It’s a dangerous precedent to tie a restoration effort of a native species to the health of an introduced one, said Landis Hudson, executive director of Maine Rivers.

“This management plan seems to go out of its way to make the alewife population held hostage to the bass population,” Hudson said.

Alewife harvesters also publically have come out in opposition to the plan. Science indicates that the St. Croix can hold some 22 million alewives, said Jeffrey Pierce, executive director of Alewife Harvesters of Maine. Pierce argues that restoration would create dozens of jobs and thousands of dollars up and down the St. Croix. It also could ease the price crunch lobstermen are facing for bait, he said. He’s mystified that several dozen guides can have more political clout than biologists, conservationists and lobstermen put together.

In addition, alewife harvesters have concerns about the plan’s compliance with the Clean Air Act and are asking the EPA to do a review of the plan.

“It doesn’t smell right,” Pierce said. “This whole thing is political, political, political.”

Dr. Fred Whorisky, a scientist with the Canadian branch of the Atlantic Salmon Federation, believes the joint commission’s quest for common ground in the issue is admirable. However, the proposal’s deferential treatment of smallmouth bass may make it unworkable under Canadian fishing laws that bar the Canadian government from taking action that could harm a native species..

“I think it’s going to provoke an interesting legal challenge” if implemented, Whorisky said.

St. Croix River guides also appear to be frustrated by the plan. Although the plan excludes alewives from important bass fishing grounds, guides don’t want to take any chances. David Tobey, a former president of the Grand Lake Stream Guides Association and current director of the Downeast Lakes Land Trust, said scientists are reporting the smallmouth bass population is already in trouble this year. Meanwhile, reports show a small rebound of alewives, from 10,000 in 2009 to 50,000 in 2010. Tobey doesn’t want to risk this year’s population of bass on increased alewife access. It could provoke an economic disaster.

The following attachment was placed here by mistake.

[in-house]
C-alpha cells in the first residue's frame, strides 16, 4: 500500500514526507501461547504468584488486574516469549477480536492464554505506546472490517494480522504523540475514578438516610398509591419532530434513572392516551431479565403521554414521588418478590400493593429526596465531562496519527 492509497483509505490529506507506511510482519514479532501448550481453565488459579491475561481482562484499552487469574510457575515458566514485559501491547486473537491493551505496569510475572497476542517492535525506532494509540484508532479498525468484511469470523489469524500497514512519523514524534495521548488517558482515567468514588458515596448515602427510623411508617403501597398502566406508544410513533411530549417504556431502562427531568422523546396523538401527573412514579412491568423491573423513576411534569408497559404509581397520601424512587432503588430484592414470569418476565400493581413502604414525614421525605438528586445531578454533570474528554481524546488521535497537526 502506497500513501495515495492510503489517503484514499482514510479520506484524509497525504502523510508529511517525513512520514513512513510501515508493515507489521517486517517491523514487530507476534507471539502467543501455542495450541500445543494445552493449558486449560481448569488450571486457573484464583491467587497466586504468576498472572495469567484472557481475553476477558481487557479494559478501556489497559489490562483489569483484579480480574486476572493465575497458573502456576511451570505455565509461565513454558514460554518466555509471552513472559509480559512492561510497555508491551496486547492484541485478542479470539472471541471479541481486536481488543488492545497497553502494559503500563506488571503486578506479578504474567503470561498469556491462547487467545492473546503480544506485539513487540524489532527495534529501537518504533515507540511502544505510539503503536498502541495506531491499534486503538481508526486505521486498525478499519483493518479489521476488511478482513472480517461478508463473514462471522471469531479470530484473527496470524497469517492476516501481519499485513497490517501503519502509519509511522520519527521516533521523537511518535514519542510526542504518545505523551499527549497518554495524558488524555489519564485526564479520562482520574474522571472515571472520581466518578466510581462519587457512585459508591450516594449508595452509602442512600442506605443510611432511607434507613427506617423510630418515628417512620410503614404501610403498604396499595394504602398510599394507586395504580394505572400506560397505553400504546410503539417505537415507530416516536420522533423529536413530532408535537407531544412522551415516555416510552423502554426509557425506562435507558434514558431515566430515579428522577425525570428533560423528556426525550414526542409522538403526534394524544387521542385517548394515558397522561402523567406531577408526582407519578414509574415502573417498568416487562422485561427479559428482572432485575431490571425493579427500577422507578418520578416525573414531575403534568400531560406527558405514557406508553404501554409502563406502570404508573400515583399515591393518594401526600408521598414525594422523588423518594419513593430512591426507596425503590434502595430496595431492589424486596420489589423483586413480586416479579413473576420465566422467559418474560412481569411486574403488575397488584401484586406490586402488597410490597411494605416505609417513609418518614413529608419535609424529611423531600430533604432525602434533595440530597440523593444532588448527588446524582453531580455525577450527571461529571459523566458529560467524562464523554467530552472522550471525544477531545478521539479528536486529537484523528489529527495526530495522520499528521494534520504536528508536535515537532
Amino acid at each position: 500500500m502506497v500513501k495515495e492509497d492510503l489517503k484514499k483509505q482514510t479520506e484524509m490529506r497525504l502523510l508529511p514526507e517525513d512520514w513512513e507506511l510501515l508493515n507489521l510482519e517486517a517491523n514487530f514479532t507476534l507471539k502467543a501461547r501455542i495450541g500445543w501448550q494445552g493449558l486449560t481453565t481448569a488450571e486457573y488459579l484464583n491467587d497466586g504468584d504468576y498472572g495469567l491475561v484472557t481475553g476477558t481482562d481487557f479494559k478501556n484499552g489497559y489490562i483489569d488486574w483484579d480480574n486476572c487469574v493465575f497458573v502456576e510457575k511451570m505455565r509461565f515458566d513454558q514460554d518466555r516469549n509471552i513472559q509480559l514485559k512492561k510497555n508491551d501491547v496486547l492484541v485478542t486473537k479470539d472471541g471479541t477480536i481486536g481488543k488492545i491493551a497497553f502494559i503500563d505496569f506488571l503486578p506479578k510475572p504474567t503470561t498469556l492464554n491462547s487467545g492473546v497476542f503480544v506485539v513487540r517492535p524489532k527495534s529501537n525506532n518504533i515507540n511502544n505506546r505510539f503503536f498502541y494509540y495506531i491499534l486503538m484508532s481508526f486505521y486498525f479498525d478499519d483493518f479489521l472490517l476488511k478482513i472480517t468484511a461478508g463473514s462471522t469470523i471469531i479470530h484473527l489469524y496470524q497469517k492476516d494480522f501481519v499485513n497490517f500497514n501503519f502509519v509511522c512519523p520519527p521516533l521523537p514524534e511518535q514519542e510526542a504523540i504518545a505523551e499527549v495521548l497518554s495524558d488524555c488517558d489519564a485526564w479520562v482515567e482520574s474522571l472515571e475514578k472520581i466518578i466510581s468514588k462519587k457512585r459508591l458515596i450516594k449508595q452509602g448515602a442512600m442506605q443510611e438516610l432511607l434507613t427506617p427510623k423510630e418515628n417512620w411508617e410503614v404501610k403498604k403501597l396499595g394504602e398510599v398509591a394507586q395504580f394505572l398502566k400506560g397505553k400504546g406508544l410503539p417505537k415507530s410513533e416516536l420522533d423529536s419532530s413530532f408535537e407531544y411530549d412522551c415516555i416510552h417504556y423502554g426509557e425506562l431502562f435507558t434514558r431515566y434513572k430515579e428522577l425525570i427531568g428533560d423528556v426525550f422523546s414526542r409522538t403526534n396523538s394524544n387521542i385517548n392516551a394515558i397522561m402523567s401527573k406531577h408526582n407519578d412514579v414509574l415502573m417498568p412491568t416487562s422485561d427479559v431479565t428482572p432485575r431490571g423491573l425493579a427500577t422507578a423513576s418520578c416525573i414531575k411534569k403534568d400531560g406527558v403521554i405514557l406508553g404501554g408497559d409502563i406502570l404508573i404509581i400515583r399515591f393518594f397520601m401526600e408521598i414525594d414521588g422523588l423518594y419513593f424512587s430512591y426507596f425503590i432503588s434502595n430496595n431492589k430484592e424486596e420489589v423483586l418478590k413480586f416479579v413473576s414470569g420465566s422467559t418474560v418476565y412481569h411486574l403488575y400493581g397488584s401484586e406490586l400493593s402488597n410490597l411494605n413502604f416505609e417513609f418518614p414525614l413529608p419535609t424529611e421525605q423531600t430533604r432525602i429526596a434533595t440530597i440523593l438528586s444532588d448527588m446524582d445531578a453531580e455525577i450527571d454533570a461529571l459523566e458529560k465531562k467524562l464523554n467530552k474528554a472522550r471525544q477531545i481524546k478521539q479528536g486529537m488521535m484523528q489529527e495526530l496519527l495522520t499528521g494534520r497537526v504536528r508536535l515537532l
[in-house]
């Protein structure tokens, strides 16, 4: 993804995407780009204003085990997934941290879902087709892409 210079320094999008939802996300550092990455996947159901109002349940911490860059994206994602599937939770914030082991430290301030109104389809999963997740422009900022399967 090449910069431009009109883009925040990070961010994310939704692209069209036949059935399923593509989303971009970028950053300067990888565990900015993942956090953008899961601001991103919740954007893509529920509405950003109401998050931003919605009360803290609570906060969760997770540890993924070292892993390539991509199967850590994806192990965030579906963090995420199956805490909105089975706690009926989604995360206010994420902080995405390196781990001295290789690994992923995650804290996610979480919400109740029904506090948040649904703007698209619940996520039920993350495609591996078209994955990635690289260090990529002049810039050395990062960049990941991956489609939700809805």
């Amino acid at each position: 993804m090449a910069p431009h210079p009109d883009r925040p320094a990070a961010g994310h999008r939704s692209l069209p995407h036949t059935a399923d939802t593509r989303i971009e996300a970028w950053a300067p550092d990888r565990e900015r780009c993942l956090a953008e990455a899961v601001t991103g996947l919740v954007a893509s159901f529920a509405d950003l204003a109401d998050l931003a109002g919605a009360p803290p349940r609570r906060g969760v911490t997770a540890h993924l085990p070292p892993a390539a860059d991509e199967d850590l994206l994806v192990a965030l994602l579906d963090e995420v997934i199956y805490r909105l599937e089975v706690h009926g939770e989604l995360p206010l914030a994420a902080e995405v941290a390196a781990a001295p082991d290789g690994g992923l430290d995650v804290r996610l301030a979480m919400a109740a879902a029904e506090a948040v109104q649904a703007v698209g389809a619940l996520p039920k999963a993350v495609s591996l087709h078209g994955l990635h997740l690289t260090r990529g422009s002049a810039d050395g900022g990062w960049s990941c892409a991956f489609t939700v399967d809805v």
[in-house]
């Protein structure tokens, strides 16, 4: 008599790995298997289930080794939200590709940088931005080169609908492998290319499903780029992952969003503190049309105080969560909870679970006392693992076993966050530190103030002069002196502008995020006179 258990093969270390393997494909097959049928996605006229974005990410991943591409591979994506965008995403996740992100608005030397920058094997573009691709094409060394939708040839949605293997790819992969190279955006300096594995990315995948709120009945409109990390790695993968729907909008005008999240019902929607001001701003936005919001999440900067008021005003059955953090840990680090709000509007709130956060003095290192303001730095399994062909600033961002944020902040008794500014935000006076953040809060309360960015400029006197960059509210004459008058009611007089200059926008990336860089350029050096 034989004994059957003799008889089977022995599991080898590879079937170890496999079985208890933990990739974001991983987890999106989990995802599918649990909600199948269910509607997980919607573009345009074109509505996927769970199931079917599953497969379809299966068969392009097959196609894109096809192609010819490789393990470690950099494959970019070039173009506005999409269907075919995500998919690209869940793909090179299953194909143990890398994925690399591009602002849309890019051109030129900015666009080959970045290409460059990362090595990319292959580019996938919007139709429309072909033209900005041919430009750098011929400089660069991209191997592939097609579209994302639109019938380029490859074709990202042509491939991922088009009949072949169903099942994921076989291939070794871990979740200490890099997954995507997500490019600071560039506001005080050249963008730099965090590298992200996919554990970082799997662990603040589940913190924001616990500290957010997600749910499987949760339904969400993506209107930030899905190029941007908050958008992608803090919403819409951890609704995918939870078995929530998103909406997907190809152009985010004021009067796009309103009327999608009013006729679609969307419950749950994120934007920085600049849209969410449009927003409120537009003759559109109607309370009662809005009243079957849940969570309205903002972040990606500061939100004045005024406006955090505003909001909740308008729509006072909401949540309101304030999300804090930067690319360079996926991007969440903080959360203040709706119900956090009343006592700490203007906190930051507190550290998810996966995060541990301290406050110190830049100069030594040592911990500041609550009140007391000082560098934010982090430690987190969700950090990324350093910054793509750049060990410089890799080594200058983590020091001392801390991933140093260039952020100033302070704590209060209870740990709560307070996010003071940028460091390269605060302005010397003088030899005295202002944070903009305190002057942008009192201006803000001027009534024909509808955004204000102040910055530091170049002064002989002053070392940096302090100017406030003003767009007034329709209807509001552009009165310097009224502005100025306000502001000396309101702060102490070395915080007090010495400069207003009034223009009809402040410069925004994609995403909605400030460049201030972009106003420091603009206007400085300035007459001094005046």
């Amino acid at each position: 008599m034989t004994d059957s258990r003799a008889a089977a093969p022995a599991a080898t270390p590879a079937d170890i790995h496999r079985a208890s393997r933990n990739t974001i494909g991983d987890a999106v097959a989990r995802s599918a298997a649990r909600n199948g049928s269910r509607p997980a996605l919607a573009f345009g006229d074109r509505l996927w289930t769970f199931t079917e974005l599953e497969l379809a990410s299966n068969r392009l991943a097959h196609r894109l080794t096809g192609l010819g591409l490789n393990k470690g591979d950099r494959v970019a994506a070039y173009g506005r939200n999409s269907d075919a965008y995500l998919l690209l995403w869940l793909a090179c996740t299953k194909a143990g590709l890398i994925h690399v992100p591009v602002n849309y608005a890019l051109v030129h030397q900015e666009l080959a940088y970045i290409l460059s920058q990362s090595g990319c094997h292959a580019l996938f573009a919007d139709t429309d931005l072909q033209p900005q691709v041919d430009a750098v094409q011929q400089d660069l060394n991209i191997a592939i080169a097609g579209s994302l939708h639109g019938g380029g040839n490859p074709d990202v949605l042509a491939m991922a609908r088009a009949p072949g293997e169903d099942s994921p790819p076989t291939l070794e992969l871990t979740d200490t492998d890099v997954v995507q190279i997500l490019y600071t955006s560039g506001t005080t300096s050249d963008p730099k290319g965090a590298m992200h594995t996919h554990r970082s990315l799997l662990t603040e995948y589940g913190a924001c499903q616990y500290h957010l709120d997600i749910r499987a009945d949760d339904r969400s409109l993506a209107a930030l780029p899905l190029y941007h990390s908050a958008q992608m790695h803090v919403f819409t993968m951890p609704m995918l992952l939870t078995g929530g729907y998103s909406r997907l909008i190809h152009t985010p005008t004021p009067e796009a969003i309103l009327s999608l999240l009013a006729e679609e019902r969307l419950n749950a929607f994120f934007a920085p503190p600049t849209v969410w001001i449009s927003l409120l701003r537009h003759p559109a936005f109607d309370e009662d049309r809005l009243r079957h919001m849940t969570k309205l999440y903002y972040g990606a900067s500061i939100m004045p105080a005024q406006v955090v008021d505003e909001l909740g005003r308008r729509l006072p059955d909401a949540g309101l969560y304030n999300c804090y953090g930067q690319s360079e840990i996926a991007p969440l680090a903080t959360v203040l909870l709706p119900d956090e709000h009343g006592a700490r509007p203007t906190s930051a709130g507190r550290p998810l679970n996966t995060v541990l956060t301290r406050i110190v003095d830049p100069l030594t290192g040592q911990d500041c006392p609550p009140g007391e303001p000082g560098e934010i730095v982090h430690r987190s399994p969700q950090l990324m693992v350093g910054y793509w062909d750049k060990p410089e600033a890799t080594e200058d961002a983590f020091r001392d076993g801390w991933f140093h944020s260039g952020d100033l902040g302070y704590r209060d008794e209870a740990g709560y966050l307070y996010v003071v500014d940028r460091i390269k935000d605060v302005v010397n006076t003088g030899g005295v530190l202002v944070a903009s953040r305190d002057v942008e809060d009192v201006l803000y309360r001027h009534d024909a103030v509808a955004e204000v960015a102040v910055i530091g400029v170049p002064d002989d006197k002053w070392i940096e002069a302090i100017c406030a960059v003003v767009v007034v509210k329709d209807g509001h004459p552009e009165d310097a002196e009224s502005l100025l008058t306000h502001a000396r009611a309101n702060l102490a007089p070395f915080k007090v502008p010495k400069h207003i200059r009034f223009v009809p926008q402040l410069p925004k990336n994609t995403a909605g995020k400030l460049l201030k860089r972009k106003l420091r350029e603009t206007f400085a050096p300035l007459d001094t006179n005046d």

“This is the poorest year they ever had on Big Lake,” Tobey said. “It’s already a management problem.”

And guides opposing the proposal believe that it is unclear if alewives even are native to their section of the St. Croix. They think the archeological evidence isn’t enough to prove historical alewife habitat.

“Some of the older guides, they didn’t know what an alewife was,” when the subject first came up in the eighties, said J.R. Maybee, who has fished in Spednic Lake since he was a child.

The joint commission will take comments on the plan until August 16. It is also planning to hold what will surely be a contentious public meeting on August 4 at the Princeton Elementary School.

Frank Bevacqua, a spokesman for the joint commission, said the commission hopes to achieve consensus, but can move forward without it.

When told of opposition to the plan on both sides of the issue, Bevacqua quietly laughed. “We may succeed in generating a consensus,” he said.

Coverage of Washington County is made possible by a grant from the Eaton Foundation.

Craig Idlebrook is a freelance writer based in Ellsworth.